For someone suffering from dementia, communication can become very challenging. Both for the individual suffering from the disease, and for those who are attempting to communicate with them. Here are some things to understand as well as tips for communication.
Dementia Affects the Brain and Communication
There are billions of neurons in our brains. These neurons transmit messages between parts of the brain and body. Dementia’s underlying afflictions, such as Alzheimer’s disease, destroy neurons and disrupt the vital communication occurring in the brain and body, affecting memory, reasoning, communication, and behavior. As dementia progresses, the patient’s ability to understand and express themselves diminishes. Thankfully, there are signs you can watch out for and proper approaches to dealing with someone living with this disease.
You may find someone with dementia exhibiting some of these symptoms.
- Processing words slowly
- Not being able to find the “right” words or any words at all
- Using nonsensical words
- Mixing up the order of words
- Not understanding what is said to them
- Unable to stay focused on the conversation or moving from one train of thought to another in a seemingly random way
- Difficulty replying to questions
What are some communication techniques you should use when communicating with a person with dementia? Whether you are providing care or are trying to communicate with a loved one suffering from dementia, these tips should help you.
- Be patient. Do not try to finish their sentences or find their words. Let them finish their thoughts before jumping in.
- Be Kind With Your Words and Tone. Don’t speak down or raise your voice. Remember that they are likely as frustrated, if not more, than you are. If they repeat questions, answer without being confrontational. Speaking in a soothing, warm tone can have a calming effect.
- Do not try to correct what they are saying. Although it may be inaccurate, it may be their reality and correcting them can cause further confusion or agitation.
- Avoid Slang and Figures of Speech. Trying to process what someone is saying is hard enough without having to decipher unfamiliar terminology or trying to figure out metaphors. Speak simply and avoid “flowery” language, or you may lose their attention or confuse them.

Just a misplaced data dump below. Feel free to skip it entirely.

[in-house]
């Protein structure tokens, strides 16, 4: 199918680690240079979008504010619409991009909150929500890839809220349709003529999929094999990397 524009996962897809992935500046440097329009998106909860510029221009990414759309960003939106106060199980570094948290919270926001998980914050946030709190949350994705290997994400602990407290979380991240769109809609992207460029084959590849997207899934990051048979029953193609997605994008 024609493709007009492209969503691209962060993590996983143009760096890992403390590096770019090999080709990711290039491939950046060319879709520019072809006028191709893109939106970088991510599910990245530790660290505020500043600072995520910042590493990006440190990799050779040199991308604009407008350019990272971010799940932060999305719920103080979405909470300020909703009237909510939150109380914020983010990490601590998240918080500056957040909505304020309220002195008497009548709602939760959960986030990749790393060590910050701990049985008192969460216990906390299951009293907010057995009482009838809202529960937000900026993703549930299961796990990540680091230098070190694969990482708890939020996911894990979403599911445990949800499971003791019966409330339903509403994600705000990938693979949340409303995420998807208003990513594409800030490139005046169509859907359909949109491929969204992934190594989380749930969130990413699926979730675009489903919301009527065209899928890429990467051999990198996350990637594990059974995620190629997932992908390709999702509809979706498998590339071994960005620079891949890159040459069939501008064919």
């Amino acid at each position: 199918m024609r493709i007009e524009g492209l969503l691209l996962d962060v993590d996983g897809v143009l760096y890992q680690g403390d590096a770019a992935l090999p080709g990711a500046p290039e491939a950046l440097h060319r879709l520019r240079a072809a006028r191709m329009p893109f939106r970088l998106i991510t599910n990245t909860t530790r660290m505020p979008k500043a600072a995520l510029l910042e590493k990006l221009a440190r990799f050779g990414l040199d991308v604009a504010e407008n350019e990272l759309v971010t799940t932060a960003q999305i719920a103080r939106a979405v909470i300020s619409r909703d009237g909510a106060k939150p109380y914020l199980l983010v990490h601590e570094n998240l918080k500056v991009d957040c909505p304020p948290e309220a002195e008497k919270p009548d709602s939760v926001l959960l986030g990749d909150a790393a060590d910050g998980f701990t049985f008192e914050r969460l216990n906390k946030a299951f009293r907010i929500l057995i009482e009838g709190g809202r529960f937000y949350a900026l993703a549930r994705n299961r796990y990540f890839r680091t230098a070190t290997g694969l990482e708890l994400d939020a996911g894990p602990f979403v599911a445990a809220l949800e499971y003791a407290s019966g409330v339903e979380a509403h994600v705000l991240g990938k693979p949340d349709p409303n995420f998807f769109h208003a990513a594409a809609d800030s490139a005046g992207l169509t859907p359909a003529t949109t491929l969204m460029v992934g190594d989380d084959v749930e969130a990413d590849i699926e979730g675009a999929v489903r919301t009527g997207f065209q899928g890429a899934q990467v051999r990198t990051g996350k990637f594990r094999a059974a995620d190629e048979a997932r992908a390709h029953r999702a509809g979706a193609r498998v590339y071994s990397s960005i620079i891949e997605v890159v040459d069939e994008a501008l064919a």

- Call them by their proper name, not terms like “honey” or “sweetheart.”
- Tap Into Long-Term Memories. Dementia affects short-term memory, but in most cases, people retain memories of their youth and early adulthood. Help them reminisce about happy times — not bad times and encourage them to relive pleasant memories. Photographs or music can go a long way to jogging memory.
- Recognize past accomplishments and successes. Something as simple as ‘I know you are a good father’ or ‘I have seen some of your beautiful artwork’ can go a long way in making someone feel good if only for a short time.
- Avoid things like “Don’t you remember?” and curb any urge to correct or nitpick about words. Reminding them that their communication skills are not what they once were is demoralizing and may make them feel embarrassed.
Non-verbal communication is extremely important when communicating with individuals with dementia. Your body language will go a long way to keeping them calm and reassured.
- Smile. A smile is disarming and reassuring and signals that communication will be positive and validating. Someone with dementia will be more open and willing to try to communicate if you are smiling and speaking in a friendly tone.
- Posture. A rigid body posture and crossed arms inspires unease, whereas a relaxed posture takes the pressure off. Face your body toward the individual. Turning away may make them feel that you are hiding something.
- Eye Contact. Make eye contact when speaking to help them feel more engaged, but try not to stare. That can be a little off-putting and may make someone uncomfortable.
- Touch. Where appropriate, pat them on the back, hold their hand, or even hug them. Many elderly are missing physical contact. Providing gentle tells them that they are loved and that people want to be with them.
- Likewise, pay attention to their body language. Are they a little hunched over, eyes downcast? These could signal that they are feeling sad. As you would with anyone else who feels down, use a combination of body language and kind words and humor where appropriate to promote a sense of comfort and reassurance.
By using these communication techniques and exercising patience, you can have more positive and productive communications with people living with dementia. If you would like more information, check out our resources page.